SF Museum opening — stone houses, knitted socks and a pair of old skates

Written by  Wednesday, 20 June 2018 13:48
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Glenn Snook presents museum board member Barb Stewart with a pair of spring skates that his grandfather kept for years. Photo/Craig Bakay Glenn Snook presents museum board member Barb Stewart with a pair of spring skates that his grandfather kept for years. Photo/Craig Bakay

The South Frontenac Museum in Hartington officially opened its doors for the season Saturday as part of the Doors Open Ontario program.

New to the museum this year is a presentation of 62 old stone houses in the area by David Jeffries, which is a project of the newly-formed South Frontenac Heritage Committee.

And Doug Lovegrove’s little military history corner is also undergoing some changes.

“We’re moving out some of the Second World War stuff in favour of the 146th Overseas Battalion (the First World War unit formed in this area,” he said. “We’ve also got some stuff about life in the trenches such as the knitting program whereby people on the home front would knit socks for the soldiers.

“Sometimes, they could go through as many as four pairs of socks in a day.”

It’s little stories like that that make museums such interesting places.

And one of those stories happened Saturday.

Glenn Snook dropped in to the museum with a pair of skates. Obviously very old, they were the ‘spring skates’ kind where the blades clamped over the sole of your boots.

“These belonged to Carolyn Fluke in the 1890s,” Snook said. “Some people might know Robin Fluke, a relative who was a teacher at Sydenham High School.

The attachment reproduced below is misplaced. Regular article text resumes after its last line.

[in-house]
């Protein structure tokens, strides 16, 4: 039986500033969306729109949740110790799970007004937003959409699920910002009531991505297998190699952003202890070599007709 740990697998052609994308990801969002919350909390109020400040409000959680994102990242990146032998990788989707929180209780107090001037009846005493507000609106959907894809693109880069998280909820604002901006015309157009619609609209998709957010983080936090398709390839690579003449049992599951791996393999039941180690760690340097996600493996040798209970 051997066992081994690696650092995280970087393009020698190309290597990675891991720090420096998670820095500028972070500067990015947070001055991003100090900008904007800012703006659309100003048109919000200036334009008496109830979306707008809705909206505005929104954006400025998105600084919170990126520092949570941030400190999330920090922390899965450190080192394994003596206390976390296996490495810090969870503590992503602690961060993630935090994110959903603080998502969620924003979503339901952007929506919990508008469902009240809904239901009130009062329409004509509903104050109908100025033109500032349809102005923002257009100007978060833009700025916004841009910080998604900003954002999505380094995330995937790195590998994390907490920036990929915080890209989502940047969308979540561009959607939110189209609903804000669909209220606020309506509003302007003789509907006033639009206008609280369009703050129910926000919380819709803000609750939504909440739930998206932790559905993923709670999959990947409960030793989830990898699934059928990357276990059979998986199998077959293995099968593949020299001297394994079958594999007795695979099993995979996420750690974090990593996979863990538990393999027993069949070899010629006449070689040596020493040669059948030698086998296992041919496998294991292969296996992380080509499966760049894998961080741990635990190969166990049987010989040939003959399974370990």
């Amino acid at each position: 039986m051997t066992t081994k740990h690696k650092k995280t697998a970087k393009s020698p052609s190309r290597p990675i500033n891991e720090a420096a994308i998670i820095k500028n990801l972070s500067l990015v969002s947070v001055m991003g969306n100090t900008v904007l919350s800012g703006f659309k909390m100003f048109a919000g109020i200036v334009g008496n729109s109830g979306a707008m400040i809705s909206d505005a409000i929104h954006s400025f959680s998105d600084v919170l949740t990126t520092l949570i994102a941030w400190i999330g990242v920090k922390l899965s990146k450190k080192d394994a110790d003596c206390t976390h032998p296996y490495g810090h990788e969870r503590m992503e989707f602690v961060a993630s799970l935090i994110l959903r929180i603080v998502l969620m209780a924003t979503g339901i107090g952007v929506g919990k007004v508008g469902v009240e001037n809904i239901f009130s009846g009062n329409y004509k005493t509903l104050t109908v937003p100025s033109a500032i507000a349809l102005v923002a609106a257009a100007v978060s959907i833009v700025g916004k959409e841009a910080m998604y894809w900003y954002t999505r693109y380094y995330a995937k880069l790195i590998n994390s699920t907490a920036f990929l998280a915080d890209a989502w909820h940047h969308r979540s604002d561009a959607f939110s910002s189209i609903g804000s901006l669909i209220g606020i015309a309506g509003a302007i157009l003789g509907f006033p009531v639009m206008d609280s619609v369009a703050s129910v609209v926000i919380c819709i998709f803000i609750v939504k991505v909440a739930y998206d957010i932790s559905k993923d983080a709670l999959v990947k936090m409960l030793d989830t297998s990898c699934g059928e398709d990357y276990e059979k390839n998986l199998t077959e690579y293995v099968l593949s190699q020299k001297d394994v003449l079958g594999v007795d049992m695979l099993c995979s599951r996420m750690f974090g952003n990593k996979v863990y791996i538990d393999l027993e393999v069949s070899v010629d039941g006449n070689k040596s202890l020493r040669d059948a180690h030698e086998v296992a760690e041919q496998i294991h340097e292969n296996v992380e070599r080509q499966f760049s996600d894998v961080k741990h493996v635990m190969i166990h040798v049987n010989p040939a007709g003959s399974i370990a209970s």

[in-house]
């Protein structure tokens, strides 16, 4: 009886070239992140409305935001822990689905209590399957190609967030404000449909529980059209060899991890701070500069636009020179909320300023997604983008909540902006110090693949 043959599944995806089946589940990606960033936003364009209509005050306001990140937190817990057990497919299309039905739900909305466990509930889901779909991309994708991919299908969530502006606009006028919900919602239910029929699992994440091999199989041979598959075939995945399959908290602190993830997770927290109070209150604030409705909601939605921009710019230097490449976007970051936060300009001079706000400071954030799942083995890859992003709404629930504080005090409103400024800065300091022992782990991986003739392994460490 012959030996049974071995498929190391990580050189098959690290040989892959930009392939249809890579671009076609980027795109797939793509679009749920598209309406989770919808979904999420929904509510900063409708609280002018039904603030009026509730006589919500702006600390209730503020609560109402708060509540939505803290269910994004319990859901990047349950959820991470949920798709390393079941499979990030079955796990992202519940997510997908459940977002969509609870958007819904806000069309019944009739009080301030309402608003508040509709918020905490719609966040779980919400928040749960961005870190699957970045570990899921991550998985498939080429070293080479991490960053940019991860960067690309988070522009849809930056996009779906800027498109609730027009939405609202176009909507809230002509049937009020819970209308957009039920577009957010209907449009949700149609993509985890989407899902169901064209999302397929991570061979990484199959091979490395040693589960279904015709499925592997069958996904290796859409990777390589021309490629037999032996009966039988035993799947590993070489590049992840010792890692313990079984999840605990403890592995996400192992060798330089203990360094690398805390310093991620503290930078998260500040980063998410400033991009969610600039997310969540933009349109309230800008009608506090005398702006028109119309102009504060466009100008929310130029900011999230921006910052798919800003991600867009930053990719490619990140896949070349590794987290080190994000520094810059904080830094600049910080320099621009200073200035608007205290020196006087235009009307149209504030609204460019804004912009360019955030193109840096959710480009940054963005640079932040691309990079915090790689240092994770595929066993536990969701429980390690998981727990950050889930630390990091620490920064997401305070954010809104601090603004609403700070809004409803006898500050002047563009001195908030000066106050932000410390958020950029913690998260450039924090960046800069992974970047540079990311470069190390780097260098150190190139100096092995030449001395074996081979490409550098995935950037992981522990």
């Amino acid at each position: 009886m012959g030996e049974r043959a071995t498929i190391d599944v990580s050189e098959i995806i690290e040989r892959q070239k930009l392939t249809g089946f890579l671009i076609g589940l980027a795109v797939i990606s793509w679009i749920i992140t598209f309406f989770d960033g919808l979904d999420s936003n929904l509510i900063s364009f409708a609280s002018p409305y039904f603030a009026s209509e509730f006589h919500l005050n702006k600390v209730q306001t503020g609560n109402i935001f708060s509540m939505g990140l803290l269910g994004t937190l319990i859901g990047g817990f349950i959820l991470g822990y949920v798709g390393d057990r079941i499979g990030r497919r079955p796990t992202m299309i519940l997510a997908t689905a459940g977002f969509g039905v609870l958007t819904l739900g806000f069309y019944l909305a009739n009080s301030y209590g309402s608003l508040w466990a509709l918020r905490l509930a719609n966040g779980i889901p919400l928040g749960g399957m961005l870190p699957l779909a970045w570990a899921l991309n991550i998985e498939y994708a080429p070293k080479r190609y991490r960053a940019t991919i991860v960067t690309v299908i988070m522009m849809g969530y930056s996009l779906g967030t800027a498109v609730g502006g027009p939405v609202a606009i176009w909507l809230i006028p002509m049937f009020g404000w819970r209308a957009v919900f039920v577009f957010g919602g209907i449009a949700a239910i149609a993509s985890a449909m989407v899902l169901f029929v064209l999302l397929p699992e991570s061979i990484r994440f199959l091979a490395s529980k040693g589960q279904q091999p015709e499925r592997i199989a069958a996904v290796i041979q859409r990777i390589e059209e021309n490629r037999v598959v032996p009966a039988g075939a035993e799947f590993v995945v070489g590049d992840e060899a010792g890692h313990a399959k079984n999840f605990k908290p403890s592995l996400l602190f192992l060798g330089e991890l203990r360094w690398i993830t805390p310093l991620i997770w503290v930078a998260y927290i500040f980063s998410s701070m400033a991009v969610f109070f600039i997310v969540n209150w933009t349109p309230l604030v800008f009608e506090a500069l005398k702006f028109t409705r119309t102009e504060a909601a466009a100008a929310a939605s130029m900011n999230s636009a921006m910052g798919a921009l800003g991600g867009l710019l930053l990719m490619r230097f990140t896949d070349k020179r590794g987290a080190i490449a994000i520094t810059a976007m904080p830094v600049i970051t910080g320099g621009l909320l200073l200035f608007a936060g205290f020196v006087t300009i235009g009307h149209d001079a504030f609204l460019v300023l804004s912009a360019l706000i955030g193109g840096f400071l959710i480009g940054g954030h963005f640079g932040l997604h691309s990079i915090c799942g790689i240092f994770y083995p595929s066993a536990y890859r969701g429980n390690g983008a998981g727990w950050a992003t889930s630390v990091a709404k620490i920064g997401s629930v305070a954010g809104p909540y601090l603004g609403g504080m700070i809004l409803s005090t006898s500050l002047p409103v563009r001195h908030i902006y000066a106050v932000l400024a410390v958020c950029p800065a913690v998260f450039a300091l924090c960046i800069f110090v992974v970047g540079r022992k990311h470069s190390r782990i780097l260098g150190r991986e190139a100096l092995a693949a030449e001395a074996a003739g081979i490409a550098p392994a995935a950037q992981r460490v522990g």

“Carolyn was my grandfather John Lindsay’s girlfriend.”

On Dec. 24, a 20-something Carolyn decided to go for a skate on Lake Opinicon.

Unfortunately, the ice was thin. She fell in the water. She drowned.

When Snook was a boy, he was in his grandfather’s attic and seeing the skates, he asked his grandfather about them.

“He told me the story so I’d know why he kept them,” Snook said. “Much later on, I asked my cousins if he’d told them the story.

“They said he didn’t. He only told me.”

After his grandfather died, Snook and his wife were cleaning out the attic and came across the old skates.

“I’ve kept them ever since,” he said. “I thought this museum would be a proper place for them.”

And so it is, as well as a 120-year-old love story.

Board member Barb Stewart said the Open Doors event was the first of several planned for this year.

“We will have others but we don’t know what until our 21st annual meeting,” she said. “But we will be open Monday, Wednesday and Saturday afternoons from 1 p.m. to 4 p.m. from July 1 until Labour Day.”

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